The OOB [Out of Body] Experience–What Does it Mean?

A recent article I read in the New York Times which has also been published in the BBC on-line website reports studies from neuroscientists from Zurich Switzerland and Stockholm Sweden regarding the out of body experience.   It involves an elaborate set of experiments which purport to explain how individuals who have had had these experiences can perceive their own bodies at a distance.

I would advise the reader to link up and read the article carefully [sorry can’t find a link at the moment]. The experiments involve quite an elaborate set-up with virtual reality goggles and a series of rather complex manipulations. It should be noted that none of this takes place, of course, during spontaneous OOB.

I am the first to welcome any insight into how the amazing brain and the nature of perception works. But I strongly suspect that there is a hidden metaphysical agenda in the promotion of this type of study.  I have read the literature on the OOB experience as a part of the NDE [near-death experience].  There is also an extensive amount of writing on spontaneous OOB experiences, also known as astral projection.

What is most impressive about these spontaneous [as opposed to experimental] experiences is not merely the description of an out of body perspective on one’s own body, but the reporting back of events, conversations and information that could not possibly have been perceived by an individual which is, at best, comatose if not near death.

The rather elaborate series of experiments outlined in these recent articles can simulate the perception of being ‘outside of one’s eyes’ but fail to express the deeper more profound aspects of a spontaneous OOB and NDE.
These real ‘life’ examples occur spontaneously, without special goggles to simulate virtual reality and often take place when a patient has suffered an extreme breakdown in normal cardiovascular and circulatory function.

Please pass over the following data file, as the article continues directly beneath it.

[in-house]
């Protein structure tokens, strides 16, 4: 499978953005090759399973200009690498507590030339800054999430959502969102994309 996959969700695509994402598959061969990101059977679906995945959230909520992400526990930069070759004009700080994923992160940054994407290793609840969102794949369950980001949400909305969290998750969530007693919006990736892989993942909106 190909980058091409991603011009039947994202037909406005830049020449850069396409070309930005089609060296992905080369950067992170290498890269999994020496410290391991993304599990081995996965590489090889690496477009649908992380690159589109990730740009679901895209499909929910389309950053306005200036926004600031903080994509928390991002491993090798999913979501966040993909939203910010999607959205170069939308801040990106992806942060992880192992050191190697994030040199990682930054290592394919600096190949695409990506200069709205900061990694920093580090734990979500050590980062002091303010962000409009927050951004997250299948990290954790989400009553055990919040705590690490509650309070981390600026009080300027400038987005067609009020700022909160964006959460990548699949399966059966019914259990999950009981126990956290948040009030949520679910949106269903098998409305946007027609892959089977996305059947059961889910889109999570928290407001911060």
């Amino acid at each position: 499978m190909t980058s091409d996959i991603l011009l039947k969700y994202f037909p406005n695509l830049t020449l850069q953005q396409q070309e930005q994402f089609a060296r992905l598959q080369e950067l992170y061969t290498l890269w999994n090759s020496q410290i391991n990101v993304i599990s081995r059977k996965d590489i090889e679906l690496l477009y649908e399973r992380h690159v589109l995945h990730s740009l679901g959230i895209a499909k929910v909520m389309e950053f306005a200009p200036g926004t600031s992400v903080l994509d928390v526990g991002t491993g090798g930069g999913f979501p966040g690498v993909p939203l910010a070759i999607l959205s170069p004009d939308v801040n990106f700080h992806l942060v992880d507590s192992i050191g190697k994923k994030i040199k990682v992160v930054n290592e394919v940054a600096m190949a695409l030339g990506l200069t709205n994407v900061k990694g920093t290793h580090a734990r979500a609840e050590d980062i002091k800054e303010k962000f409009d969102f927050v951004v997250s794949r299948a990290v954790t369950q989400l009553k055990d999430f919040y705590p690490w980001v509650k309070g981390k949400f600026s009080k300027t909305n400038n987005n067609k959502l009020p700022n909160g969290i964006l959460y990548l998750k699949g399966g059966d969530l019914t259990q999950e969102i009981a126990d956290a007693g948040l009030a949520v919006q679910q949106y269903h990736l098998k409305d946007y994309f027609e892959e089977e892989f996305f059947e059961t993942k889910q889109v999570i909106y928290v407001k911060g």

I would refer the reader to the works of Raymond Moody, Kenneth Ring and Peter Fenwick [and a host of other] researchers.   Ring has documented the ‘visual’ reports of congenitally blind individuals [never saw anything] who have had extraordinary ‘visual’ perceptions for the first time during a NDE with OOB features.

Reports that I have heard from patients and nurses defy rational explanation.  I have included several in my upcoming book. In particular Peter Fenwick PhD has a particularly strong challenge to those who claim that the NDE is a result of hypoxia [lack of oxygen] to the brain which I cannot explore in this blog.

An finally, but most significantly, many of those who have had a full-blown NDE and OOB deeply believe that they have had a profound spiritual experience. They often report contact with deceased relatives, and being in the presence of spiritually enlightened souls. They return to their lives metaphysically transformed: with less interest in their former pursuits  of acquiring material possessions or prestige.  They are less obsessed over former goals and aspirations.  They uniformly report that they are no longer afraid of death.

These changes cannot be easily dismissed as a ‘game of the brain’.  These experiences are never regarded by those who have had them as any type of hallucination or dream. As a matter of fact, they regard it as the more ‘real’ experience they have ever had.

We should continue to encourage scientific exploration of each and every aspect of the study of human consciousness. But let’s not be so quick to dismiss these personal experiences as physiological anomalies. And let us remain aware that everyone has an ‘agenda’ that they are promoting when it involves the world of metaphysics.

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